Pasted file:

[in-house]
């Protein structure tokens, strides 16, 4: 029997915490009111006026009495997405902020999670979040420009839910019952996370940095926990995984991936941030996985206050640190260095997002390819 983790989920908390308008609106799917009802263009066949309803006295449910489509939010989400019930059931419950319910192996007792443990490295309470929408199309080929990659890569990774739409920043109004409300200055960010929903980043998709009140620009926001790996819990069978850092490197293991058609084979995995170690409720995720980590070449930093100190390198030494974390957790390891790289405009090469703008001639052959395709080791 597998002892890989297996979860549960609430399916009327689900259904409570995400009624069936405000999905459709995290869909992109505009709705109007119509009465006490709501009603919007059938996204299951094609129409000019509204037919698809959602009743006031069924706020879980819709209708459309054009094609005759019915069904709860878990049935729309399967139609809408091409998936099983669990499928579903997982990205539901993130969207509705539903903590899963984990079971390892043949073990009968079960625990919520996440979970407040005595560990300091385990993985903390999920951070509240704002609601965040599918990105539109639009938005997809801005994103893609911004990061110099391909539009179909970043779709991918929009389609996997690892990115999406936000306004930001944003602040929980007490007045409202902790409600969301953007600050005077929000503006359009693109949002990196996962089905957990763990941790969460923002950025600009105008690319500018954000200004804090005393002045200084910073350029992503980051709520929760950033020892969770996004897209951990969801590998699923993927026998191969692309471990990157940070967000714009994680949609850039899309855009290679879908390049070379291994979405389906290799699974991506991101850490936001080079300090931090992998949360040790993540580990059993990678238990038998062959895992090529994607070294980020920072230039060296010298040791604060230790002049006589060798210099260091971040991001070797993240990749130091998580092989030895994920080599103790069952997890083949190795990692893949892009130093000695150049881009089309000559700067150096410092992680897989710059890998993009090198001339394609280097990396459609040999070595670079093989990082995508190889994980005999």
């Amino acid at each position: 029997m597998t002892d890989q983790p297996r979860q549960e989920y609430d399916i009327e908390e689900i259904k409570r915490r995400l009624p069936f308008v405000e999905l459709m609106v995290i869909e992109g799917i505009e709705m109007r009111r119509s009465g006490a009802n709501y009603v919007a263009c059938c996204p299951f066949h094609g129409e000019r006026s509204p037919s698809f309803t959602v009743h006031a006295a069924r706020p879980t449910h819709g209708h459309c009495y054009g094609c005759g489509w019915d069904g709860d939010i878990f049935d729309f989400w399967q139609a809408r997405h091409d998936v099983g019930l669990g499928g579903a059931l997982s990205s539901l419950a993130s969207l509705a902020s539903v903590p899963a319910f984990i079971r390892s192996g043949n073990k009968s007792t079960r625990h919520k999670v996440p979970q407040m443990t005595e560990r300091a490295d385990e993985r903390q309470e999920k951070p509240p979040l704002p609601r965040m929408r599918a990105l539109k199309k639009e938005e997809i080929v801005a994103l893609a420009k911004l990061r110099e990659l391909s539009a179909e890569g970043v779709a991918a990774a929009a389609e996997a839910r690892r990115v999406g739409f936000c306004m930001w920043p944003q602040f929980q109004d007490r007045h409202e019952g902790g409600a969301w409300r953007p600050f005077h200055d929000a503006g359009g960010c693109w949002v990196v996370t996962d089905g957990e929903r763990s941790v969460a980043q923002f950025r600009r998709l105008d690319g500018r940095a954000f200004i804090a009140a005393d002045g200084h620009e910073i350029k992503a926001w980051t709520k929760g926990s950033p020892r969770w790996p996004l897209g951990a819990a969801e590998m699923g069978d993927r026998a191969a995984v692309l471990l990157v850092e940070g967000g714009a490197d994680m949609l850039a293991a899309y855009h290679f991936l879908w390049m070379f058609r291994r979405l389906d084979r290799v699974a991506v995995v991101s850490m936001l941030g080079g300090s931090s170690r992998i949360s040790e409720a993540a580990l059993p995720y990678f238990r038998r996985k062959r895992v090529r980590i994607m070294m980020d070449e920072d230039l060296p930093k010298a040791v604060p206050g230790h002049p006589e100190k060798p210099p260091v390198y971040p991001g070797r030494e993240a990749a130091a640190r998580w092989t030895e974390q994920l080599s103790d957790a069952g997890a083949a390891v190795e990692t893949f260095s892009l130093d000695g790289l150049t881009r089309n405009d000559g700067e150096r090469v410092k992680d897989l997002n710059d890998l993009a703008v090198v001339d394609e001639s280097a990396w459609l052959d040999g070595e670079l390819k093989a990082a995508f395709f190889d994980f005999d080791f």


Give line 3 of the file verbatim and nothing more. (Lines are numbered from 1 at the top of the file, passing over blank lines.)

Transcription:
């Amino acid at each position: 029997m597998t002892d890989q983790p297996r979860q549960e989920y609430d399916i009327e908390e689900i259904k409570r915490r995400l009624p069936f308008v405000e999905l459709m609106v995290i869909e992109g799917i505009e709705m109007r009111r119509s009465g006490a009802n709501y009603v919007a263009c059938c996204p299951f066949h094609g129409e000019r006026s509204p037919s698809f309803t959602v009743h006031a006295a069924r706020p879980t449910h819709g209708h459309c009495y054009g094609c005759g489509w019915d069904g709860d939010i878990f049935d729309f989400w399967q139609a809408r997405h091409d998936v099983g019930l669990g499928g579903a059931l997982s990205s539901l419950a993130s969207l509705a902020s539903v903590p899963a319910f984990i079971r390892s192996g043949n073990k009968s007792t079960r625990h919520k999670v996440p979970q407040m443990t005595e560990r300091a490295d385990e993985r903390q309470e999920k951070p509240p979040l704002p609601r965040m929408r599918a990105l539109k199309k639009e938005e997809i080929v801005a994103l893609a420009k911004l990061r110099e990659l391909s539009a179909e890569g970043v779709a991918a990774a929009a389609e996997a839910r690892r990115v999406g739409f936000c306004m930001w920043p944003q602040f929980q109004d007490r007045h409202e019952g902790g409600a969301w409300r953007p600050f005077h200055d929000a503006g359009g960010c693109w949002v990196v996370t996962d089905g957990e929903r763990s941790v969460a980043q923002f950025r600009r998709l105008d690319g500018r940095a954000f200004i804090a009140a005393d002045g200084h620009e910073i350029k992503a926001w980051t709520k929760g926990s950033p020892r969770w790996p996004l897209g951990a819990a969801e590998m699923g069978d993927r026998a191969a995984v692309l471990l990157v850092e940070g967000g714009a490197d994680m949609l850039a293991a899309y855009h290679f991936l879908w390049m070379f058609r291994r979405l389906d084979r290799v699974a991506v995995v991101s850490m936001l941030g080079g300090s931090s170690r992998i949360s040790e409720a993540a580990l059993p995720y990678f238990r038998r996985k062959r895992v090529r980590i994607m070294m980020d070449e920072d230039l060296p930093k010298a040791v604060p206050g230790h002049p006589e100190k060798p210099p260091v390198y971040p991001g070797r030494e993240a990749a130091a640190r998580w092989t030895e974390q994920l080599s103790d957790a069952g997890a083949a390891v190795e990692t893949f260095s892009l130093d000695g790289l150049t881009r089309n405009d000559g700067e150096r090469v410092k992680d897989l997002n710059d890998l993009a703008v090198v001339d394609e001639s280097a990396w459609l052959d040999g070595e670079l390819k093989a990082a995508f395709f190889d994980f005999d080791f």